Don't I remember a post from you a while back that said the surgeons were actually recommending surgery to you when you were quite young? Perhaps your curves aren't as moderate as you remember at bone maturity?

    It is unfortunate about the high curves, I'd definitely look into vertebral stapling or tethering (as it develops) if I had a progressive high curve in this day and age. I would not have forced my daughter to wear the brace for high curves that is recommended.
    I know they were "talking" about surgery for me. From what my mom tells me, I didn't want it. She made it sound like if she had pushed the issue a little that they would have done the surgery. I think we were both afraid of it, as my roommate in the hospital was in for surgery the same time I was in for testing and they brought her back screaming in agony. It frightened us both. I know I remember them telling me that when I hit 40* I would need surgery. They were measuring me at 37-39*. I know it went so far as "someone", I'm guessing from the lab, talking to me about blood predonation. So for them to have that talk with me makes me think that I eeked by without the surgery. Surprisingly, when I went to the adult side of the same clinic at age 18, surgery was never mentioned again. Now, after the fact, I wish I would have had it. Don't get me wrong. My life has not been one entirely of misery and pain. I was quite active and outdoorsy (is that a word?). I did a LOT of hiking and other outdoor stuff. But when I had a flare-up it was quite debilitating. In my late 20's is when the pain episodes got more frequent and intense, and as I get older it isn't getting any better.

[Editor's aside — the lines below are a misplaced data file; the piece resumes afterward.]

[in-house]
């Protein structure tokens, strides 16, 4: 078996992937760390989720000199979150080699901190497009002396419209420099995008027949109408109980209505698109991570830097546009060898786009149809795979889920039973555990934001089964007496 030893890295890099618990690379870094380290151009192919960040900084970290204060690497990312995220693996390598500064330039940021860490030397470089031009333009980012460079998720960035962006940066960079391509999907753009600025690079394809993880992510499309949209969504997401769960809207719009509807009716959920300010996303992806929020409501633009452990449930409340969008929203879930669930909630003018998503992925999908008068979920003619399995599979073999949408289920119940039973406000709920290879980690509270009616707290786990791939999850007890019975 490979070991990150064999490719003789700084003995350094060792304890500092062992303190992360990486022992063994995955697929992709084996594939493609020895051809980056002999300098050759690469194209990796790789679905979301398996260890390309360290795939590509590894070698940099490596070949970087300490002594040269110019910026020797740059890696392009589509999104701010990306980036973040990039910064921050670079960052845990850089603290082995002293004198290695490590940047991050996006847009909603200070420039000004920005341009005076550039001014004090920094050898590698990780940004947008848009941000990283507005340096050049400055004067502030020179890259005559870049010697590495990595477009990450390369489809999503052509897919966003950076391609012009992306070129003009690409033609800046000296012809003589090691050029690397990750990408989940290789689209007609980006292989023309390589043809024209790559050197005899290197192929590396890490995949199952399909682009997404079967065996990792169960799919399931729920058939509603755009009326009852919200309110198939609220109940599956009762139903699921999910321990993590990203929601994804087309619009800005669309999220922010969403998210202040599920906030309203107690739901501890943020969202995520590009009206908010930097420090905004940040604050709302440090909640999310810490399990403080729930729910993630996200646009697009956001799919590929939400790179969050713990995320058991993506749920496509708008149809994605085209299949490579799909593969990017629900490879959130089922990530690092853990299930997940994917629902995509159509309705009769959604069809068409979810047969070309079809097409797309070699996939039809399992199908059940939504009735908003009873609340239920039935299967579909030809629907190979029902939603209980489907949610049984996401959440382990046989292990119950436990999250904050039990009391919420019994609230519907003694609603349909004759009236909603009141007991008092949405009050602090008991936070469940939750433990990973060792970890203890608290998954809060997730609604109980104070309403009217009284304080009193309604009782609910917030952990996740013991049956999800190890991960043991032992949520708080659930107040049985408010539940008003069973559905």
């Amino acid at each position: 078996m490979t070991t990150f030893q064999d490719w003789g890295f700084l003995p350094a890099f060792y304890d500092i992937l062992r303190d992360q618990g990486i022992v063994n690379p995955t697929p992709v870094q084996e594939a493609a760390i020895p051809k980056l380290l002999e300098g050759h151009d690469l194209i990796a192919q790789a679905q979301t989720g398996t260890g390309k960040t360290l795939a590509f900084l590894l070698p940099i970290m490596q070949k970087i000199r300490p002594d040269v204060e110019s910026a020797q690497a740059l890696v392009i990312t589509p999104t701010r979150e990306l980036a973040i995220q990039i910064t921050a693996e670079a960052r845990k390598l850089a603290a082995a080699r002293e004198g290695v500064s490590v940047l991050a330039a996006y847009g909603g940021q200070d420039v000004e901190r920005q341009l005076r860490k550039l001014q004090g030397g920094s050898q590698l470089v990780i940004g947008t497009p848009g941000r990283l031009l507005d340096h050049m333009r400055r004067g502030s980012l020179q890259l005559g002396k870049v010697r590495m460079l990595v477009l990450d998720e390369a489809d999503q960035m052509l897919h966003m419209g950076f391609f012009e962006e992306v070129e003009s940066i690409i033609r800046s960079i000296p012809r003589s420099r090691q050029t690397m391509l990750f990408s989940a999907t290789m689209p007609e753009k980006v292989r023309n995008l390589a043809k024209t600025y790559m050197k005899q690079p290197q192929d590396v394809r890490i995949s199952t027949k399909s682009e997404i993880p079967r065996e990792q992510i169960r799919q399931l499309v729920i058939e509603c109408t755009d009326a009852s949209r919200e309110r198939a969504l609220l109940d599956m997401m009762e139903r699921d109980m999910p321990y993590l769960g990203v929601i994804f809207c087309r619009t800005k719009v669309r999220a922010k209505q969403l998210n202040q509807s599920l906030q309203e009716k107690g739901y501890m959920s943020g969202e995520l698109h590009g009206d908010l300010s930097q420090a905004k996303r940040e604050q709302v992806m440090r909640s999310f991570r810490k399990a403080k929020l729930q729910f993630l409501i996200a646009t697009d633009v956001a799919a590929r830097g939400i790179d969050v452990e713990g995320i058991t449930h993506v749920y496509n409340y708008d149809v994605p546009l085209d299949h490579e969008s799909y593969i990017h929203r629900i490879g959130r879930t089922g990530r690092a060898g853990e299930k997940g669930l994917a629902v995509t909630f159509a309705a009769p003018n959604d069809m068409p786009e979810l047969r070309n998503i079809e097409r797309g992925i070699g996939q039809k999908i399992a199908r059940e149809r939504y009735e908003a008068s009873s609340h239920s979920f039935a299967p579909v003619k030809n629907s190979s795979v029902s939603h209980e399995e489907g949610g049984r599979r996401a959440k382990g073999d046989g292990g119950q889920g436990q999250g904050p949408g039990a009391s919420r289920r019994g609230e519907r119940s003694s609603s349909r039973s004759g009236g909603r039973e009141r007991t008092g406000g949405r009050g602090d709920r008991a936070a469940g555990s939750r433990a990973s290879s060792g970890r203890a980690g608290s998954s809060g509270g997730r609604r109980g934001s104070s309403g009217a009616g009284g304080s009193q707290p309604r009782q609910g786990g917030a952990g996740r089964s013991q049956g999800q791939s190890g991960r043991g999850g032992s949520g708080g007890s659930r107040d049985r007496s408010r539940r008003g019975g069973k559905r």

The thing that I AM most angry about is that no one caught this sooner. At 8 years old I never told anyone I had a backache. At 12 I complained constantly. My mom knew nothing about scoliosis or that the spine could even "not be centered", but the school nurses that screened me two or three times should have said something. My mom says she never got a note, although I'm not entirely sure. That's how she remembers it. I just hope that people would be more aware of how serious this is and take their young children in for screenings so this can be managed earlier. Like I said before, how many AIS are really JIS? No one knows. How many "young" kids could have been braced and saved the agony of not being diagnosed until they are a teenager or an adult when surgery is ultimately on the table?